28 April 2010

of nazianzus

Once I had heard of Gregory of Nazianzus (ca. 329-390), I knew that I would never forget him. During my opening semester of seminary I remember a church history class which helped us survey (among other things) the early church fathers. Gregory was an interesting figure, at the same time disturbing and understandable - his approach to the faith somewhat inspiring, somewhat off-putting.

One of the reasons is this: Gregory (who was not alone in this perspective) desired nothing more in this earthly life than to be left alone to his contemplation and study. Christopher Hall has said of Gregory, ". . . he hoped to avoid the responsibilities of leadership." Robert Payne describes him this way "He loved God, and then the art of letters, and then men - in that order."

When I first ran into this (as one beginning the journey into seminary, knowing that I would be entering into church leadership) I was repulsed by the notion that such a godly and spiritual person could withdraw from the work of the church - which, of course, is the community at work to love others for the kingdom. Was this not disappointing that one should not use his calling and giftedness for the benefit of God's people? How could this supposed church father groan against the desires of others to place him within pastoral leadership?

Then I entered into church leadership. And suddenly, all of the desires of Gregory of Nazianzus came crashing down upon me. For, so often I long to enter into prolonged study and reflection only to be pulled away into other things. And then there seems to be the long and never-ending debating and meeting and checking and running . . . that strain at the heart's desire to explore the richness of God's presence. Yes, I now have a more profound appreciation for Gregory's heart than I previously held. Because I too have encountered the absurdity of resurrection truth and excitement meeting up with people concerned only for trivial matters.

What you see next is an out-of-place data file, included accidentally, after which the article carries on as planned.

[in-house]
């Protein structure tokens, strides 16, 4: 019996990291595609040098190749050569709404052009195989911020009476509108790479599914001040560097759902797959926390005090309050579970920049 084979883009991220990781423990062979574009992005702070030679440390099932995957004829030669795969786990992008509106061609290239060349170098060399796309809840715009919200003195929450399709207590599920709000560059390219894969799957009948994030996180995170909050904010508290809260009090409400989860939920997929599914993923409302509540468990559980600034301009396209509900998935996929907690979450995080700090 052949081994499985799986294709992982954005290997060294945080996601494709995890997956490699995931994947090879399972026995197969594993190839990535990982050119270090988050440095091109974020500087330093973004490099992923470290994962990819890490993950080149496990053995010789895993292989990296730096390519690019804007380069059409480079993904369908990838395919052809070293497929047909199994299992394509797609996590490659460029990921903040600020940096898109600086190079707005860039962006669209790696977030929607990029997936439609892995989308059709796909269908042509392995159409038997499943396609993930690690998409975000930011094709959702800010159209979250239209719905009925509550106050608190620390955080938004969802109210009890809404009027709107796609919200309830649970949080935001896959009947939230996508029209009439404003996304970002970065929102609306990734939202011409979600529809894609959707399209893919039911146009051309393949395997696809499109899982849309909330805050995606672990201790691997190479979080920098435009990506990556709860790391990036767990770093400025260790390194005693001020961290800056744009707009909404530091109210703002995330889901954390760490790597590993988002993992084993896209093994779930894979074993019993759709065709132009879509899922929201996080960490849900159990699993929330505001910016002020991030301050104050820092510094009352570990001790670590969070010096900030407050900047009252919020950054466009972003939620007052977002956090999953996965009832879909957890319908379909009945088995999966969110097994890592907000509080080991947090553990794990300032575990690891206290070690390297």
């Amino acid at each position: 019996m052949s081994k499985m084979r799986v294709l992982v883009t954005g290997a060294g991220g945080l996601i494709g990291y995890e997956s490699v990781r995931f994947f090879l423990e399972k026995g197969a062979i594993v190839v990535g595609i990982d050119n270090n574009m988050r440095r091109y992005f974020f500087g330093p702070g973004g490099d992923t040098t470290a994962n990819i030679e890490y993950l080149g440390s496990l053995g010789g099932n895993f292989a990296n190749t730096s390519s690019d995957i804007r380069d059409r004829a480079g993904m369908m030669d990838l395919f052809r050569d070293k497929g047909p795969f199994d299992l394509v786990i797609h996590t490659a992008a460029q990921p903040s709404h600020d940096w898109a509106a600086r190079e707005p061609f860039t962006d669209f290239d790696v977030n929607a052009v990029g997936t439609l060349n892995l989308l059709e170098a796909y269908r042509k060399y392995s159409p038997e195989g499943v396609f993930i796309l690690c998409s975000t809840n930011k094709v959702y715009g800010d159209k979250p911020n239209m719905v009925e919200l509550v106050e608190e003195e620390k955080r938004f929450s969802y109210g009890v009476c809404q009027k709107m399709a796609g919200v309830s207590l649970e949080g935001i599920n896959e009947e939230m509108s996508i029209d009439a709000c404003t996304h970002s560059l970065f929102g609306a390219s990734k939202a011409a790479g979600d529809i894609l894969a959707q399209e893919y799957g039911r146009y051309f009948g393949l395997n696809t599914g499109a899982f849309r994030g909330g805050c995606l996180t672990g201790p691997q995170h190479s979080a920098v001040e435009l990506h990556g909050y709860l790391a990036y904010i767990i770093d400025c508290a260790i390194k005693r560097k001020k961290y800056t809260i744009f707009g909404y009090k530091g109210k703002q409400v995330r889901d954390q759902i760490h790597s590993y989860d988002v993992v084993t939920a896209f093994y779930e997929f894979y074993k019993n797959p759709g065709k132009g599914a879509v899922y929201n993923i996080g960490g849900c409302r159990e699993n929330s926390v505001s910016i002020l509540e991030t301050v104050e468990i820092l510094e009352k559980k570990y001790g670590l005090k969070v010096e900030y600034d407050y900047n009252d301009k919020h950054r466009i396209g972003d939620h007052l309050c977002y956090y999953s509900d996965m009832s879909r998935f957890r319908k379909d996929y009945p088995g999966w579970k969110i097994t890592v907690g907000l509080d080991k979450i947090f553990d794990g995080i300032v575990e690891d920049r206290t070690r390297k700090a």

One must wonder today - perhaps like Gregory often pondered - how in the world the church has taken this notion of a renewed and transformed world breaking in to the present and made it into our own performances and self-driven piety which seeks nothing more than its own position and power.

In the end, Gregory took a deep breath before looking around and jumping into the work of the church. At least for a few years. If he hadn't, we probably would never had known of his existence. And even though I empathize with him now more than ever before, I also see the need to work for the church as it is . . . not as it should be. After all, that is why there is so much work to be done at all.

1 comment:

Pat said...

Wow, and there's the rub--"I also see the need to work for the church as it is . . . not as it should be." Working for the church as it is can really take its toll. At times it seems like there's no light at the end of the tunnel in the church becoming what it should be. But then I find myself wrestling with thoughts of "But am I, even as right as I think I am, trying to force people into my way of thinking and doing even when I feel that I'm doing what God is calling for? If so, that's not right." But where is the line between trying to elevate people in their thinking and forcing them to go where maybe they're not ready and willing to go? Maybe I try too hard. Because God gives me a vision of His Church, that doesn't mean it's meant to come about in my timing. And that's were frustration comes in. Having a vision of something greater and not being able to see it to fruition is daunting. I wrestle with all of these questions and more and as a contemplative I find at times when these thoughts overwhelm me, it is in quiet that I am strengthened.